Import and export prices increase from April 2010 to April 2011
May 12, 2011
Over the year, overall import prices advanced 11.1 percent in April 2011—the largest year-over-year increase since an 11.2-percent gain between April 2009 and April 2010. Export prices rose 9.6 percent over the past year, matching the 12-month advance in March—the largest year-over-year increase since export prices jumped 10.2 percent in July 2008.
From April 2010 to April 2011, prices for import fuel rose 34.8 percent, driven by a 36.8-percent advance in petroleum prices. In contrast, natural gas prices ticked down 0.1 percent over that same period.
Prices for nonfuel imports recorded a second consecutive 12-month increase of 4.3 percent in April 2011—the largest year-over-year advances since a 4.8-percent rise for the year ended in October 2008.
Prices for agricultural exports increased 35.3 percent from April 2010 to April 2011—the largest 12-month gain since the July 2007-08 period. The increase was led by a 96.3-percent advance in corn prices and a 142.5-percent jump in cotton prices.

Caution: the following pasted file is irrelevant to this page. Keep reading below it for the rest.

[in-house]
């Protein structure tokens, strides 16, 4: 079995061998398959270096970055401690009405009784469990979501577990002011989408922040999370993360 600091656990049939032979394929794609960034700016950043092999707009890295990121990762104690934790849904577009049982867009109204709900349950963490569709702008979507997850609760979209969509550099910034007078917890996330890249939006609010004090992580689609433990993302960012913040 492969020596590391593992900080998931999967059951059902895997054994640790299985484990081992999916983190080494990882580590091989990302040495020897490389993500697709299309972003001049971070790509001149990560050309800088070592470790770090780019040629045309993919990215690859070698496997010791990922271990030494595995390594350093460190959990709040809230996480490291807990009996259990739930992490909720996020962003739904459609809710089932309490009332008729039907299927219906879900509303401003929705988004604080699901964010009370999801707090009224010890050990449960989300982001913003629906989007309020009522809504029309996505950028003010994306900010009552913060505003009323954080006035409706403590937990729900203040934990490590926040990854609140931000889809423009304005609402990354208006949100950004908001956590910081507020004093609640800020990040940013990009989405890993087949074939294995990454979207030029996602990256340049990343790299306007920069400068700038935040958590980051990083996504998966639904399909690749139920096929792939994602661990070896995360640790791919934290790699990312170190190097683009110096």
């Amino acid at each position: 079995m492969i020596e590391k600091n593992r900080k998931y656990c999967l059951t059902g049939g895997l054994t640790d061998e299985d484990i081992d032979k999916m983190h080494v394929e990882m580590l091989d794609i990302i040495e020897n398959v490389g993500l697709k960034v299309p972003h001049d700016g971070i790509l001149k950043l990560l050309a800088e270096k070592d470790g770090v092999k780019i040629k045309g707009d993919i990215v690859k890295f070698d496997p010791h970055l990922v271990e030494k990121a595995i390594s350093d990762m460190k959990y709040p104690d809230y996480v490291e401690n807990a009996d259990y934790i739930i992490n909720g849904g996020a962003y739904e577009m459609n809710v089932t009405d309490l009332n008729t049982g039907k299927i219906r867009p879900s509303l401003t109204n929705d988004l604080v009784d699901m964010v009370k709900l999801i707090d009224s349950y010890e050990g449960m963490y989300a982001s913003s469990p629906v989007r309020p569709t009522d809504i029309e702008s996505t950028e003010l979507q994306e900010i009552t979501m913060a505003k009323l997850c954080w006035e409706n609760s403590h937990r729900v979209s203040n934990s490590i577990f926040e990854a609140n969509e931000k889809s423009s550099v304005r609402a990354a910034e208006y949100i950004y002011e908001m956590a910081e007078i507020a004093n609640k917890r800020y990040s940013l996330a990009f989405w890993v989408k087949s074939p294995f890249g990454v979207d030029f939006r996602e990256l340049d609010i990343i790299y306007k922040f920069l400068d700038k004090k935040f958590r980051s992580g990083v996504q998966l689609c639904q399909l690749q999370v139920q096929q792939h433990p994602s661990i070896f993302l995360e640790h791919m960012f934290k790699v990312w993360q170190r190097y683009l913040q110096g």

Nonagricultural export prices increased 6.9 percent for the year ended in April 2011—the third consecutive month where the 12-month advance was greater than 6 percent.
These data are from the BLS International Price program. Import and export price data are subject to revision. For more information, see "U.S. Import and Export Price Indexes — April 2011" (HTML) (PDF), news release USDL-11-0677.
Bureau of Labor Statistics, U.S. Department of Labor, The Economics Daily, Import and export prices increase from April 2010 to April 2011 on the Internet at http://www.bls.gov/opub/ted/2011/ted_20110512.htm (visited July 02, 2015).
Recent editions of Spotlight on Statistics
New estimates of personal taxes in Consumer Expenditure Survey
In 2013, the Consumer Expenditure Survey improved its personal tax data.
Trends in long-term unemployment
Long-term unemployment reached historically high levels following the recession of 2007–2009.
Housing: before, during, and after the Great Recession
looks at consumer expenditures on household items, employment in residential construction, prices for household items, and injuries in occupations involved in building and maintaining our homes.